The tasters were looking at factors such as carbonation, hoppiness and alcohol levels, as well as flavour and aroma. Was there a lighter alternative for oyster lovers who don’t like the full-on flavours of stout and porter?
The answer came in the form of divine inspiration from the Cistercian monks of Orval Abbey and their Trappist beer. A look at the abv percentages shows that higher alcohol levels gave more successful pairings. The exception to this was Guinness Dublin Porter, which had the lowest abv of all the beers, but worked thanks to its creamy texture. Along with Meantime’s porter it proved that dark beers do work better with oysters than lighter ales.
82 Orval, Belgium
Distinctive, dry-hopped Trappist beer. ‘Dense, creamy head. Hoppy, bready, citrus and herbal, with a very dry finish,’ JS. ‘The hops complement the saltiness and minerality of the oyster,’ IR. ‘The Orval yeast hits the oyster head-on and magnifies the minerality and bitterness,’ MD.
6.2% abv, RRP £3.20/33cl, James Clay, 01422 377560
70 Guinness Dublin Porter, Ireland
A twist on classic Guinness, using a recipe from 1796. ‘Milk and dark chocolate, with light bitterness on the finish,’ SF. ‘Smooth velvety palate; quite light for a porter. It sits quietly in the background with the oysters,’ JS. ‘There’s a creamy complementary roundness to this that brings up the oyster flavours,’ IR.
3.8% abv, £13.66/8x33cl, Matthew Clark, 0344 822 3910
67 Meantime London Porter, UK
Traditional porter brewed to be dark and complex. ‘Dark chocolate notes head towards milky coffee on the finish. A perfect match; the carbonation balances the meaty sweetness of the oysters,’ SF. ‘Dense and smoky, with chocolate and molasses. A sweet versus salty match that makes the oysters more savoury,’ MR.
6.5% abv, £28.99/6x750ml, Meantime Brewing Company, 020 8819 7479
60 Einstök Icelandic White Ale, Iceland
White beer made with glacial water. ‘Clean lemon flavour and good balance. Light citrus aromas and some crunchy texture on the palate make it a good match,’ MD. ‘A mineral quality; clean with delicate citrus on nose and palate. Refreshes your mouth after an oyster, but there’s no interplay of flavours,’ JS.
5.2% abv, RRP £3/33cl, James Clay, 01422 377560
58 pHuscia Berliner Weisse, UK
A twist on a traditional sour German Berliner Weisse: lactic sourness comes from puréed raspberry, with morello cherries to add sweetness. ‘Soft red fruit aromas, clean lactic attack with rich, grainy, malt flavour underneath. Well balanced, but a culture clash with oysters,’ MD. ‘Tart, sour candy character, which is tamed by the saltiness of the oysters,’ MR.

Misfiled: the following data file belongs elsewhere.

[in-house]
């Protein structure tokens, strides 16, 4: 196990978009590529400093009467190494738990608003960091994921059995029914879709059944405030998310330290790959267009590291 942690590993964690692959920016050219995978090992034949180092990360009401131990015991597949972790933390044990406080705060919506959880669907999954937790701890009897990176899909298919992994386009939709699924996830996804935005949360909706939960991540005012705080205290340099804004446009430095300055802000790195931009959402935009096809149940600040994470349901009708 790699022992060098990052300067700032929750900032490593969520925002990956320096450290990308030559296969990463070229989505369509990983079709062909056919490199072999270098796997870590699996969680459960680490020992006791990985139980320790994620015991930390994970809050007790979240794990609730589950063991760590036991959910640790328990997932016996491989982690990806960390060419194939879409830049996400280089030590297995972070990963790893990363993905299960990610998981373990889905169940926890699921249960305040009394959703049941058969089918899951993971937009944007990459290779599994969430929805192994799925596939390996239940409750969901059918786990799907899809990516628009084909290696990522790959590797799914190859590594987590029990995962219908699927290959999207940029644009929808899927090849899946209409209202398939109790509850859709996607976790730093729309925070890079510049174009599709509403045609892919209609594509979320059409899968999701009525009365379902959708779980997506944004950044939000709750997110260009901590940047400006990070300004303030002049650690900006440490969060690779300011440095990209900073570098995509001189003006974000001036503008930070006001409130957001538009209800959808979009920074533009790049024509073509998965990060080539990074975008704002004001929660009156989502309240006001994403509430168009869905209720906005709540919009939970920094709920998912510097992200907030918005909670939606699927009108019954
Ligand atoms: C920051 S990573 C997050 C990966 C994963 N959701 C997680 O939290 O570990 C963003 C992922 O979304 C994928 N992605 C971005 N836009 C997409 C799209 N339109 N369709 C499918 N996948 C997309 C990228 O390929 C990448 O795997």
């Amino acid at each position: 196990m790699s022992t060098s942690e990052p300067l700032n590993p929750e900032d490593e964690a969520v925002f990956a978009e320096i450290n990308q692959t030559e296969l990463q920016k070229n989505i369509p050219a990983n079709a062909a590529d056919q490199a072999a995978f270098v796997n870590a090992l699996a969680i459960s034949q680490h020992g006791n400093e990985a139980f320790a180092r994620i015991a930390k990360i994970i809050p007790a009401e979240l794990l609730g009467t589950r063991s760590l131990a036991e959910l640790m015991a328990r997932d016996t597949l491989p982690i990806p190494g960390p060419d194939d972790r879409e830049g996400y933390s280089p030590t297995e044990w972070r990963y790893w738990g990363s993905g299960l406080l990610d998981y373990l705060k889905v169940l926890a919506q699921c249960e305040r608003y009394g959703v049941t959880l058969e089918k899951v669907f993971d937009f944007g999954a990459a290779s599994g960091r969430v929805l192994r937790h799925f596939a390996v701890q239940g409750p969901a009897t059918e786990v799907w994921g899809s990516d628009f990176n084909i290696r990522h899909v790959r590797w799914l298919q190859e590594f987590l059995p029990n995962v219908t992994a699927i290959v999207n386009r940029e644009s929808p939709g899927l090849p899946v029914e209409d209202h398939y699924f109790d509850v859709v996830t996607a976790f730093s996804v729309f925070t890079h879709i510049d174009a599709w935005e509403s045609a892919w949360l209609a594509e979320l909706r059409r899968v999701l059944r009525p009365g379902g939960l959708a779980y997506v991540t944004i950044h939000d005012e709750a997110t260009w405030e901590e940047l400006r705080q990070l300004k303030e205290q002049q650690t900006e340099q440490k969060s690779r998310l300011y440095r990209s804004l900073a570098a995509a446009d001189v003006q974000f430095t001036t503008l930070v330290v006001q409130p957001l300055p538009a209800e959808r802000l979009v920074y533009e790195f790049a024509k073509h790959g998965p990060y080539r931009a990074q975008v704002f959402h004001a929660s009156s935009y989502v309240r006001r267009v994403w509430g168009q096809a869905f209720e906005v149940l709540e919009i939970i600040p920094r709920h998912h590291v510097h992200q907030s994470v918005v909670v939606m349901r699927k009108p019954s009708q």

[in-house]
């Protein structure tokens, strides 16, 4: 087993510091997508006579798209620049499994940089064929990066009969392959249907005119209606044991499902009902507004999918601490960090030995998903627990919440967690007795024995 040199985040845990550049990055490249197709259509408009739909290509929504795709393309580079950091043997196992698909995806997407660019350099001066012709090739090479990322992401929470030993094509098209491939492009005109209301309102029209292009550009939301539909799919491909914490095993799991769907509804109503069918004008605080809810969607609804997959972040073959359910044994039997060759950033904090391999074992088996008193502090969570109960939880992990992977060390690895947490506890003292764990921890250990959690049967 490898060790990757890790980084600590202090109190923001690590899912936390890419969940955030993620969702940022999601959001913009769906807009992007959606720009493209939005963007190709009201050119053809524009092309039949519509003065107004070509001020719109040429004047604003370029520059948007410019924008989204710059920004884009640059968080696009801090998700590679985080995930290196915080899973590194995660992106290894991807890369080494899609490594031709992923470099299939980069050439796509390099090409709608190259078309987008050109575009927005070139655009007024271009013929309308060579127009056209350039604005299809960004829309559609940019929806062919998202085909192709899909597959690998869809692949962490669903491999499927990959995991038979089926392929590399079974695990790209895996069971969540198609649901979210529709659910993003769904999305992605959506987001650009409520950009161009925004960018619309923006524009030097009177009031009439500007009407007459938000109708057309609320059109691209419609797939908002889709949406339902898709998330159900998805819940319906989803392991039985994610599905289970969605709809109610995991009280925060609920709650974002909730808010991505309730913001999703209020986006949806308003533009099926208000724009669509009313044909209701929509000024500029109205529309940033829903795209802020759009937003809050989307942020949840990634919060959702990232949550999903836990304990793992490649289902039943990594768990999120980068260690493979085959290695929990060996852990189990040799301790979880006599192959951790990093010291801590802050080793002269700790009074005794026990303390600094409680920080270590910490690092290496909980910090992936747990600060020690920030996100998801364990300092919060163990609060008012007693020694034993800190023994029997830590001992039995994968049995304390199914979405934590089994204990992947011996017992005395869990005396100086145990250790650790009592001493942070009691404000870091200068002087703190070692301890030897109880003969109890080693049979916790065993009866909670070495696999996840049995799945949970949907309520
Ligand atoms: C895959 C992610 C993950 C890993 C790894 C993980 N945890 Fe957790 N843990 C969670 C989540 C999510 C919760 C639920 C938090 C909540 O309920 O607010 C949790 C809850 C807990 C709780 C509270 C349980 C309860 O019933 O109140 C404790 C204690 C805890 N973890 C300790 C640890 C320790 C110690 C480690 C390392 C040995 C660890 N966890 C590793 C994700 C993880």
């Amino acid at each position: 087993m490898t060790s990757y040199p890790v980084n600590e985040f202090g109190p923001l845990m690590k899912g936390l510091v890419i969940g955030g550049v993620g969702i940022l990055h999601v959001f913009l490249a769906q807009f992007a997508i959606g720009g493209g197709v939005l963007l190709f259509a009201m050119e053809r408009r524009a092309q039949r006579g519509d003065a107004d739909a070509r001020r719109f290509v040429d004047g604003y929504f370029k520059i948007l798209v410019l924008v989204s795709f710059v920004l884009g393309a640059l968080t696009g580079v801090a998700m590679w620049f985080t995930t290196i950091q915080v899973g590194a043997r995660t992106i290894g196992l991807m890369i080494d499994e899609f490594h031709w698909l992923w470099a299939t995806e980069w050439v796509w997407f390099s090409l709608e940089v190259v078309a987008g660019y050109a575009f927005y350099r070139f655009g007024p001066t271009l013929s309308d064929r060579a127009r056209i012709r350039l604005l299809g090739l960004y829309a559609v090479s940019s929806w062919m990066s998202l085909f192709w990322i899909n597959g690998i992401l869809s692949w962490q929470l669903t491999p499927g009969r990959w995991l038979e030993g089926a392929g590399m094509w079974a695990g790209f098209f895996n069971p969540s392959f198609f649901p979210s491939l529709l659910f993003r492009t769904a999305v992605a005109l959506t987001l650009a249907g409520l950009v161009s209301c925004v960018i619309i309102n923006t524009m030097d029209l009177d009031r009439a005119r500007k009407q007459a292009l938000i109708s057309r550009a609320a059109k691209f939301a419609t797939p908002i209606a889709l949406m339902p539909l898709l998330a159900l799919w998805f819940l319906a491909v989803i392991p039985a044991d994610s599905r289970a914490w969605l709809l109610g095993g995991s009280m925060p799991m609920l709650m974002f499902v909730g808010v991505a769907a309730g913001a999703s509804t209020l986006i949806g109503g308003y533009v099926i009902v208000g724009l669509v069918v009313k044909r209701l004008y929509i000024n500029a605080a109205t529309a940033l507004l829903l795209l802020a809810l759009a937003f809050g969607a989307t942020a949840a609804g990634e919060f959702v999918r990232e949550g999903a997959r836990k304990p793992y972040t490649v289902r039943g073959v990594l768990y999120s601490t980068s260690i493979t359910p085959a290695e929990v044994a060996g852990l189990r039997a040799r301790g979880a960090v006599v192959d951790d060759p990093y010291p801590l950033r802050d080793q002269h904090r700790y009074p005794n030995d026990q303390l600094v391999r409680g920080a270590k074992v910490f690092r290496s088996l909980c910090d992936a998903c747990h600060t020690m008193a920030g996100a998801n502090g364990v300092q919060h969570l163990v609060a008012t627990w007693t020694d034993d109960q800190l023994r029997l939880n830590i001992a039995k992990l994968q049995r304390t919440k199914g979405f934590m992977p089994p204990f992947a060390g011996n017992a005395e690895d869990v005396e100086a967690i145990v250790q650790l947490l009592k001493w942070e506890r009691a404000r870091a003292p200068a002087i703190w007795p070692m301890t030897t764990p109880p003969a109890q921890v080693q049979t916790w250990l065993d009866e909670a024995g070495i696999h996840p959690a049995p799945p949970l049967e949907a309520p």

4.9% abv, £89/30l-keg, London Brewing Co, 07957 137 181
55 Whitstable Bay Pale Ale, UK
Light ale, with sweet maltiness, brewed with Tettnang and Styrian Golding hops. ‘Hobnob notes on the nose. Light, elegant hop notes and medium bitterness on the clean, balanced finish. The bitterness becomes too amplified with the oysters,’ SF. ‘The hops are very loud; just too much for the oysters,’ MR. ‘For me this is a very good match, the oysters complement the hops,’ IR.
4% abv, £29.90/16x500ml, Shepherd Neame, 01795 597000
- Wine pairing with oysters is a much safer exercise than beer pairing, with more scope for interesting matches.
- Lean, mineral wines cleanse the palate; while richly textured wines bring out the meaty mouthfeel of oysters.
- Complementary flavours, such as salinity, work well; but so do contrasting citrus, tropical and stonefruit profiles.
- Higher abv beers make a more successful match; also look for lower carbonation and creamy textures.
- Trappist beers and dark beers are the best styles to experiment with if you want to offer a different beer pairing.
- Try and upsell with oysters: offer small tasters of three different wines or beers to see which your customers prefer.
From the panel
Mark Dorber, The Anchor at Walberswick
‘A fascinating line-up of beers and wines. The drinks that worked best tended to dovetail with the salinity and the minerality of the oysters rather than confront them head-on with overpowering fruit. Complementary elements here are the key to a successful match.’
Susanna Forbes, drinkbritain.com
‘I was interested in how well the fragrant wines went with the oysters. Almost the more fragrant the better, since the oysters’ natural salinity converted the floral exuberance into an elegant additional layer to the experience. With the beers, a certain level of alcohol was important. For me, the classic porter match won it. The way the silky chocolate
notes caressed the freshness of the oyster was both exciting and seductive – and moreish.’
Ivan Ruiz, Wright Brothers
‘There were some interesting and unusual combinations of flavours with the mineral native oysters. The acidity levels in the wines and hoppiness of the beer were important factors. My favourite matches were the Côtes du Roussillon Vertigo Blanc and the Guinness Dublin Porter.’
Meg Ryan, Fox Fine Wine & Spirits
‘What an inspiration. Many things are considered classics and “correct” pairings, but blind tasting allows for objective analysis. I won’t be reaching for these preordained classics for some time: it’s oysters and Bordeaux Blanc from now on. Château Bel Air: oh mon dieu!’
Alexandra Scovarza, Ealing Park Tavern
‘My favourite match was the Sicilian white, Leone d’Almerita, which is a funny thing. Although I list Italian white wines, they aren’t often my favourites. Today I found that I actually like them – especially with oysters!’
Julie Sheppard, Imbibe
‘I tend to fall back on champagne or chablis as a match with oysters, so it was eye-opening to look at other alternatives. For me, wines that had fruit rather than minerality added a new dimension to the oysters, though overall it was the fino that had real wow factor as a wine match; while the creamy yet dry and bitter texture of the Orval made a perfect beer match.’
Thanks to the team at The Mermaid bar at Wright Brothers South Kensington for hosting this tasting and for all of their help on the day. Photos: Miles Willis.